Analyzing group behavior of systems of interacting variables is a ubiquitous problem in many fields including probability, combinatorics, and dynamical systems. This problem also naturally arises when one tries to learn essential features (dictionary atoms) from large and structured data such as networks. For instance, independently sampling some number of nodes in a sparse network hardly detects any edges between adjacent nodes. Instead, we may perform a random walk on the space of connected subgraphs, which will produce more meaningful but correlated samples. As classical results in probability were first developed for independent variables and then gradually generalized for dependent variables, many algorithms in machine learning first developed for independent data samples now need to be extended to correlated data samples. In this talk, we discuss some new results that accomplish this including some for online nonnegative matrix and tensor factorization for Markovian data. A unifying technique for handling dependence in data samples we develop is to condition on the distant past, rather than the recent history. As an application, we present a new approach for learning "basis subgraphs" from network data, that can be used for network denoising and edge inference tasks. We illustrate our method using several synthetic network models as well as Facebook, arXiv, and protein-protein interaction networks, that achieve state-of-the-art performance for such network tasks when compared to several recent methods.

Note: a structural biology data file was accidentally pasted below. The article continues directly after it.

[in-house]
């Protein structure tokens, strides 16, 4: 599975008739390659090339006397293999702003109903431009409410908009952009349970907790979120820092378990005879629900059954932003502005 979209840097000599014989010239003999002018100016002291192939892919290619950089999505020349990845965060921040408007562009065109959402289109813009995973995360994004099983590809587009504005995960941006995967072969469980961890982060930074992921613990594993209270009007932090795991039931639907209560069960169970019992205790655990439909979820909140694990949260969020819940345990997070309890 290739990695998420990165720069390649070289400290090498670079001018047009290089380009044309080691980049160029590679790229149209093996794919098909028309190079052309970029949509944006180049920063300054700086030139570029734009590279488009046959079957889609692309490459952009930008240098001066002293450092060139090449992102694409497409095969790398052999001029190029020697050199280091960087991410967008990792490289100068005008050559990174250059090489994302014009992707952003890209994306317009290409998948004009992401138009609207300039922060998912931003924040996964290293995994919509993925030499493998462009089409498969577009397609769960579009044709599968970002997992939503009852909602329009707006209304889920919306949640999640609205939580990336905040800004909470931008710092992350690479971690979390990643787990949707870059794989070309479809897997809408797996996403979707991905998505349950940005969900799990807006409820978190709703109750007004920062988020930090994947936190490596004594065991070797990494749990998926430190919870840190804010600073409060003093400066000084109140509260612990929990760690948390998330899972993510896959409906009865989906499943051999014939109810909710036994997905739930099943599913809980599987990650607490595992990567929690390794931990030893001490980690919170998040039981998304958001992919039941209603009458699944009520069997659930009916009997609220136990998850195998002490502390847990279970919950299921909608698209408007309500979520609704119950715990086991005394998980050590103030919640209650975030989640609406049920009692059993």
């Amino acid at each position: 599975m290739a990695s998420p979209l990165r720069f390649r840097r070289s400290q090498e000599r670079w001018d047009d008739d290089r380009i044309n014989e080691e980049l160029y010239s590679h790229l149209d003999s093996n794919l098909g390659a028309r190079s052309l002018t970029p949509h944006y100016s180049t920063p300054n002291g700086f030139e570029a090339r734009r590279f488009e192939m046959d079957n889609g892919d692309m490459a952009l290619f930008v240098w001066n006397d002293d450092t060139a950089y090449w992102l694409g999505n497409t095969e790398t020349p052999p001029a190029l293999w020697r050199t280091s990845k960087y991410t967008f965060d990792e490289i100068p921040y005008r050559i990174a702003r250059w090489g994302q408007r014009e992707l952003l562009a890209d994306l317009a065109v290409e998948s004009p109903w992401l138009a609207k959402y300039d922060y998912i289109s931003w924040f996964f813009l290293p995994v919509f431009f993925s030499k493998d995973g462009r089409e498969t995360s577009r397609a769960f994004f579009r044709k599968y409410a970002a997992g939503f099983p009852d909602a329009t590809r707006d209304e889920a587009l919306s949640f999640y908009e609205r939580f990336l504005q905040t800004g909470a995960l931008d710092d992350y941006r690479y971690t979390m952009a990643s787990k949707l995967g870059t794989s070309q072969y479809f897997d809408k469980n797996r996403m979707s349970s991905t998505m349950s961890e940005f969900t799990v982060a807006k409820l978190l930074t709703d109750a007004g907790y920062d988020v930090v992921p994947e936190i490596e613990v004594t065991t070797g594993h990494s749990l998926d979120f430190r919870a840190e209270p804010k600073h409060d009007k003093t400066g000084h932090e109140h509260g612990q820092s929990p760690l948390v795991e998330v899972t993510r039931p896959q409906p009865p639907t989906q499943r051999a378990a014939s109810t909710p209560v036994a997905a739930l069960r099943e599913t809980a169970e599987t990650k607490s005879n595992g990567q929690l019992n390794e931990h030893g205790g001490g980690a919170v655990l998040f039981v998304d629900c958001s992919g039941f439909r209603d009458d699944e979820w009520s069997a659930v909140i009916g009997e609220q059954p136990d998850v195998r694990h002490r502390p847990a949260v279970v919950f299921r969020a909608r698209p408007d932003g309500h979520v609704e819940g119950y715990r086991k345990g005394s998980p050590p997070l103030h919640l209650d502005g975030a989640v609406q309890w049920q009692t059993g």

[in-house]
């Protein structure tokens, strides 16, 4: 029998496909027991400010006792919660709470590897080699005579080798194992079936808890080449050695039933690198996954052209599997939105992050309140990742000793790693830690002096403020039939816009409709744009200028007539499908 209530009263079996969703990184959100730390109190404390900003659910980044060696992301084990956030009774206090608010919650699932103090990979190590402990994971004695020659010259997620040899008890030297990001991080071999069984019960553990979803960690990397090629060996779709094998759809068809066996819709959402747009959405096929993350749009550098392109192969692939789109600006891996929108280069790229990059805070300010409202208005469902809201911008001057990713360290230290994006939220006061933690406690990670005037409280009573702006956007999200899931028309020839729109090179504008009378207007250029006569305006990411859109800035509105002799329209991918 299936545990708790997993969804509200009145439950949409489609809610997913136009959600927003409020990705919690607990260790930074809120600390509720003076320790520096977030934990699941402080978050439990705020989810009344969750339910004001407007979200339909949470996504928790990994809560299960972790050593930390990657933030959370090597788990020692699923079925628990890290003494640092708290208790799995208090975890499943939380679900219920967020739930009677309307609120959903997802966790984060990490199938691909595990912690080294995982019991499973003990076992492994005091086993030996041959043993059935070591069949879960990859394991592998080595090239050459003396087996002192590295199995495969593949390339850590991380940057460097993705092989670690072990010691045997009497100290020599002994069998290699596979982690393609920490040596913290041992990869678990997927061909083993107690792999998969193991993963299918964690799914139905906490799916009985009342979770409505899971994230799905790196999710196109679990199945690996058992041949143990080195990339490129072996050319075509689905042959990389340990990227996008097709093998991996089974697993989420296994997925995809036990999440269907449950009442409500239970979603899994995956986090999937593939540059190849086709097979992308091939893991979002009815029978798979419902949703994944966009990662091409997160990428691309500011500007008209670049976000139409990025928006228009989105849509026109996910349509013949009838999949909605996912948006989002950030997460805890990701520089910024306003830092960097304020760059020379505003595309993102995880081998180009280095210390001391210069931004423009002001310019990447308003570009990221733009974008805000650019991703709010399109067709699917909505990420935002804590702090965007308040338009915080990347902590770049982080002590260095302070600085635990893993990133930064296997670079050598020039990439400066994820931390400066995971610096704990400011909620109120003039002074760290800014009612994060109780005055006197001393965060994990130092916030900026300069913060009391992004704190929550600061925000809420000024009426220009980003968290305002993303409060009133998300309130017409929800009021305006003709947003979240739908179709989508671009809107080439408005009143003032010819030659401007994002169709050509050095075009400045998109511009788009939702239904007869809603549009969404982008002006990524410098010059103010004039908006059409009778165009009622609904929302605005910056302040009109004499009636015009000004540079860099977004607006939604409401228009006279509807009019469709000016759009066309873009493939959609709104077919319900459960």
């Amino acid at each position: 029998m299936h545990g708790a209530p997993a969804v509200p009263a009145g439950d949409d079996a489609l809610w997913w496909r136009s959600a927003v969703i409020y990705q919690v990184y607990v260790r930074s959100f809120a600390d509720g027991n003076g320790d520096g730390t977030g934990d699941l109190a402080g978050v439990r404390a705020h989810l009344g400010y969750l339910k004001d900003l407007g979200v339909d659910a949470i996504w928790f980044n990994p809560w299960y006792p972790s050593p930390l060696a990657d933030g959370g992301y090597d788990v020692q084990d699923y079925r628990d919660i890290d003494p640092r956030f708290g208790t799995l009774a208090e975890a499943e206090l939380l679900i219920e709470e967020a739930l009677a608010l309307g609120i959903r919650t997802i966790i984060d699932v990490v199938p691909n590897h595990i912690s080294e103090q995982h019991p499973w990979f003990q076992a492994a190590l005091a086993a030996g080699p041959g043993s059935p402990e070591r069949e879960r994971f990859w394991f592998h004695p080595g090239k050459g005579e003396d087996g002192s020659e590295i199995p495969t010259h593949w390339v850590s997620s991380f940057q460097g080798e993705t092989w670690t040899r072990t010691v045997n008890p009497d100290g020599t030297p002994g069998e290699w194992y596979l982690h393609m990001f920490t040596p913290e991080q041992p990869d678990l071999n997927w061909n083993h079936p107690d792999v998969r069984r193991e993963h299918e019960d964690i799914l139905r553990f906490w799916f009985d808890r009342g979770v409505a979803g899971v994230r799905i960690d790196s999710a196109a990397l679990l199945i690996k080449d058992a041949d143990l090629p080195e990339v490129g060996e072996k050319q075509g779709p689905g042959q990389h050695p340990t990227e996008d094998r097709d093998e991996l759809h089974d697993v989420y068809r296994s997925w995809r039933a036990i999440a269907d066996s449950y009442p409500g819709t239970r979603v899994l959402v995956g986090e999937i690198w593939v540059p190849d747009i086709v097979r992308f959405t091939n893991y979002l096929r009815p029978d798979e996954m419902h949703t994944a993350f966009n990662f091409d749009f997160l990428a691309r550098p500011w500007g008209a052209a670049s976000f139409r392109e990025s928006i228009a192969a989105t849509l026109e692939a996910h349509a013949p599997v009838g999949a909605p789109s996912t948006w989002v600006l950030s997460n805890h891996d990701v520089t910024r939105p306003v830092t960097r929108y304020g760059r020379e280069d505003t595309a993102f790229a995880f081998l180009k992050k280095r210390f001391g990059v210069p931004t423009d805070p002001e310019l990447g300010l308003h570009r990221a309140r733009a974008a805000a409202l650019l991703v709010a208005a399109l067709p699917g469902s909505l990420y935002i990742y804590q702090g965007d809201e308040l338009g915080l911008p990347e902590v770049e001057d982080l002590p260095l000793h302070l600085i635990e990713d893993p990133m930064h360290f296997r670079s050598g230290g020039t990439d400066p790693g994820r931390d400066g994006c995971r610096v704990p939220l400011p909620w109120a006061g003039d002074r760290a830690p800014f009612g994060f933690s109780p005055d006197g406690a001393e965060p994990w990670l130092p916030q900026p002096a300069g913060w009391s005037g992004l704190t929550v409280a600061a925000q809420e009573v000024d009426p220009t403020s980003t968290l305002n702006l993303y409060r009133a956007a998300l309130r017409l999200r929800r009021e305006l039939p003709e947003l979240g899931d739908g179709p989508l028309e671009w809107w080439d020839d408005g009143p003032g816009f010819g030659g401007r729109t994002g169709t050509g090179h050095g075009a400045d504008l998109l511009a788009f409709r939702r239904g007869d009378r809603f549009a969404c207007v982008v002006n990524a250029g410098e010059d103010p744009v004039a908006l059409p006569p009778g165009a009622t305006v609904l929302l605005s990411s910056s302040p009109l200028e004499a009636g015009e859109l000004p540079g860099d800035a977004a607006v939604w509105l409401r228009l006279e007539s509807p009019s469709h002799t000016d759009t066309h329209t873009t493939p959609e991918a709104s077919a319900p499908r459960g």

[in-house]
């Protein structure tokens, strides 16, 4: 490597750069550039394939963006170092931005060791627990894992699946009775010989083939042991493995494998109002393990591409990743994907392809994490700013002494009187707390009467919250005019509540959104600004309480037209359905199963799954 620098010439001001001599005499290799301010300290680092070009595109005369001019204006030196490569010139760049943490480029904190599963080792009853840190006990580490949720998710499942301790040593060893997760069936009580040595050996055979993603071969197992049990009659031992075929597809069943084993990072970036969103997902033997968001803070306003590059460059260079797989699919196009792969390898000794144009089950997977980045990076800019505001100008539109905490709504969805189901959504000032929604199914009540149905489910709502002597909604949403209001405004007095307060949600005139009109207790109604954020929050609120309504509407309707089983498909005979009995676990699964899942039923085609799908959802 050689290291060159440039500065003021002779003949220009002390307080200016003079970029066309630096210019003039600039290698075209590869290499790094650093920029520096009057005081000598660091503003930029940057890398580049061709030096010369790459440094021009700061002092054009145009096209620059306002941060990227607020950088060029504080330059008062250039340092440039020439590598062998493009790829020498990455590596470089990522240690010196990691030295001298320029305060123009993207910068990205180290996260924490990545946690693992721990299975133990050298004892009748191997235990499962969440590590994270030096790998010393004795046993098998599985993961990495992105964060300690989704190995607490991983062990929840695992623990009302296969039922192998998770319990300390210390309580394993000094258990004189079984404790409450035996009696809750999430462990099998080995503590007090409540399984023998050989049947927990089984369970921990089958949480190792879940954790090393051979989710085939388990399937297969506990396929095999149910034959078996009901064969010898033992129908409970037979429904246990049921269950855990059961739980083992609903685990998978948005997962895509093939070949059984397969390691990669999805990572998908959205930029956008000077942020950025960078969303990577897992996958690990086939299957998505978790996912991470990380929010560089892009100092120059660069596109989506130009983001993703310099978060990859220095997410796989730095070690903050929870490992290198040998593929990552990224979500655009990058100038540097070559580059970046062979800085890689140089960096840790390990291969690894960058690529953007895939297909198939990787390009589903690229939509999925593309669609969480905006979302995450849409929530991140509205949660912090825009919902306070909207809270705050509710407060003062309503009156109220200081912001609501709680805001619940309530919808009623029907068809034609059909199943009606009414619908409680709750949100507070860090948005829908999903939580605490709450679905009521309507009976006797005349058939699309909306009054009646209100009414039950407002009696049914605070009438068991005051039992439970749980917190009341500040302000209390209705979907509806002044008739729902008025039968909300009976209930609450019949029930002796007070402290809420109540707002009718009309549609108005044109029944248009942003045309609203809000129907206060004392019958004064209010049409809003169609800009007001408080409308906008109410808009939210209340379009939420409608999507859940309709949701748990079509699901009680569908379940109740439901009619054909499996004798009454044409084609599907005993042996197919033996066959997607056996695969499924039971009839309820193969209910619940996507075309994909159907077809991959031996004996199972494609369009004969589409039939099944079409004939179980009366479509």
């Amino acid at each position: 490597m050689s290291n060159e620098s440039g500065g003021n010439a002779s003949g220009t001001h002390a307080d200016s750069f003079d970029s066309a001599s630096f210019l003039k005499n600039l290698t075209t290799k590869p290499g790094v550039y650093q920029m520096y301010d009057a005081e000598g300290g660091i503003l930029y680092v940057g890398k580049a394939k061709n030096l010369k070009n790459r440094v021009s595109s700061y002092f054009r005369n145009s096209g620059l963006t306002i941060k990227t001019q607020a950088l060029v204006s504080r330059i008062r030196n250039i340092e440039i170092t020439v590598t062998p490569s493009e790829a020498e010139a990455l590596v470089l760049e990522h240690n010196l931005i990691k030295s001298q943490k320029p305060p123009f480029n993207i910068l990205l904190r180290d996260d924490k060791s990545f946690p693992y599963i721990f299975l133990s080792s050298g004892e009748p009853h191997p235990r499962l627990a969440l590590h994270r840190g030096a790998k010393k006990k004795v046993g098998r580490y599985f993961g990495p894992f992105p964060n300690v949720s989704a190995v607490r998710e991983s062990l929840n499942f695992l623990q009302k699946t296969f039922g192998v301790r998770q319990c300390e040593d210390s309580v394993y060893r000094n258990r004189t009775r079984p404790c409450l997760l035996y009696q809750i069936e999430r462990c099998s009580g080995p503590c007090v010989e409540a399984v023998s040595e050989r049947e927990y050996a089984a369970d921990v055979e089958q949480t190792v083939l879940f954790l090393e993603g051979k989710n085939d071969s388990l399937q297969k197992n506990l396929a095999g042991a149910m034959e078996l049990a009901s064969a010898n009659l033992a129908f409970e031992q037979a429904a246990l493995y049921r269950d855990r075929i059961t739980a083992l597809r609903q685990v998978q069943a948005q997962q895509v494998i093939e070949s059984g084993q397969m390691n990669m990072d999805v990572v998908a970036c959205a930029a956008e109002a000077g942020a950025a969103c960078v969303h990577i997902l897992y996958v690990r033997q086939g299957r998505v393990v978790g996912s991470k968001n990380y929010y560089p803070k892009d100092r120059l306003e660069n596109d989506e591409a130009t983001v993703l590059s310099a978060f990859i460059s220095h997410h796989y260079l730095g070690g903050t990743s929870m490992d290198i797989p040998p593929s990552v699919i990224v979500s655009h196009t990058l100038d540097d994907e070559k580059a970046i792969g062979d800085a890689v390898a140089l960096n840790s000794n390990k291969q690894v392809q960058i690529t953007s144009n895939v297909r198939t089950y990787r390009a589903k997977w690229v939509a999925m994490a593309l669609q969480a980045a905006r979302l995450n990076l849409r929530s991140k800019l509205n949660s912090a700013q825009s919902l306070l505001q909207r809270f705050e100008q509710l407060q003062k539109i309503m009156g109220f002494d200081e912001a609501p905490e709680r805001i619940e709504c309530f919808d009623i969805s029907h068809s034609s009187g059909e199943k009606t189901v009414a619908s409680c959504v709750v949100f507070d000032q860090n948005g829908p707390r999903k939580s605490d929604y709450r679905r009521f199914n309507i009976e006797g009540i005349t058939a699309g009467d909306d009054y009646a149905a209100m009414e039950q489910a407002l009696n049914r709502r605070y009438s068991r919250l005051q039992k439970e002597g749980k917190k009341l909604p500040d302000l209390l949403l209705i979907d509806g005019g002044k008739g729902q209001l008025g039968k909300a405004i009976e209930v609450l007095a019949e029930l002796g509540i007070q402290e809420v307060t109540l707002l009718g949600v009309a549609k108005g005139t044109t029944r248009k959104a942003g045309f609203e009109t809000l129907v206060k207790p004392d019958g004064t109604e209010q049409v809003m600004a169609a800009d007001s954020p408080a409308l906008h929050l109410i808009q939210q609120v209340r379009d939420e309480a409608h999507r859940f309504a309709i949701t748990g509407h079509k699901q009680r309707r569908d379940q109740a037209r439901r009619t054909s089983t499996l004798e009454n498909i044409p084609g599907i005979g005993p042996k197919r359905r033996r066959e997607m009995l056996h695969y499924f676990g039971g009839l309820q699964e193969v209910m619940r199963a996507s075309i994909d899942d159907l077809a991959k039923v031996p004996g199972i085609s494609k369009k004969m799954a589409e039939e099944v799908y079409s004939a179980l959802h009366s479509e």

## February 8, 2021 **[Mon 4-5pm]**, Mohamed Ndaoud (USC)

(Hosted by Roch)

**SCALED MINIMAX OPTIMALITY IN HIGH-DIMENSIONAL LINEAR REGRESSION: A NON-CONVEX ALGORITHMIC REGULARIZATION APPROACH**

The question of fast convergence in the classical problem of high dimensional linear regression has been extensively studied. Arguably, one of the fastest procedures in practice is Iterative Hard Thresholding (IHT). Still, IHT relies strongly on the knowledge of the true sparsity parameter s. In this paper, we present a novel fast procedure for estimation in the high dimensional linear regression. Taking advantage of the interplay between estimation, support recovery and optimization we achieve both optimal statistical accuracy and fast convergence. The main advantage of our procedure is that it is fully adaptive, making it more practical than state of the art IHT methods. Our procedure achieves optimal statistical accuracy faster than, for instance, classical algorithms for the Lasso. Moreover, we establish sharp optimal results for both estimation and support recovery. As a consequence, we present a new iterative hard thresholding algorithm for high dimensional linear regression that is scaled minimax optimal (achieves the estimation error of the oracle that knows the sparsity pattern if possible), fast and adaptive.

## February 12, 2021, Bobby Wilson (University of Washington)

(Hosted by Smith)

## February 17, 2021 **[Wed 9-10am]**, Visu Makam (IAS)

(Hosted by Roch)

## February 19, 2021, Maurice Fabien (Brown)

(Hosted by Smith)

## February 26, 2021, Avi Wigderson (Princeton IAS)

(Hosted by Gurevitch)

## March 12, 2021, []

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## March 26, 2021, []

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## April 9, 2021, []

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## April 23, 2021, []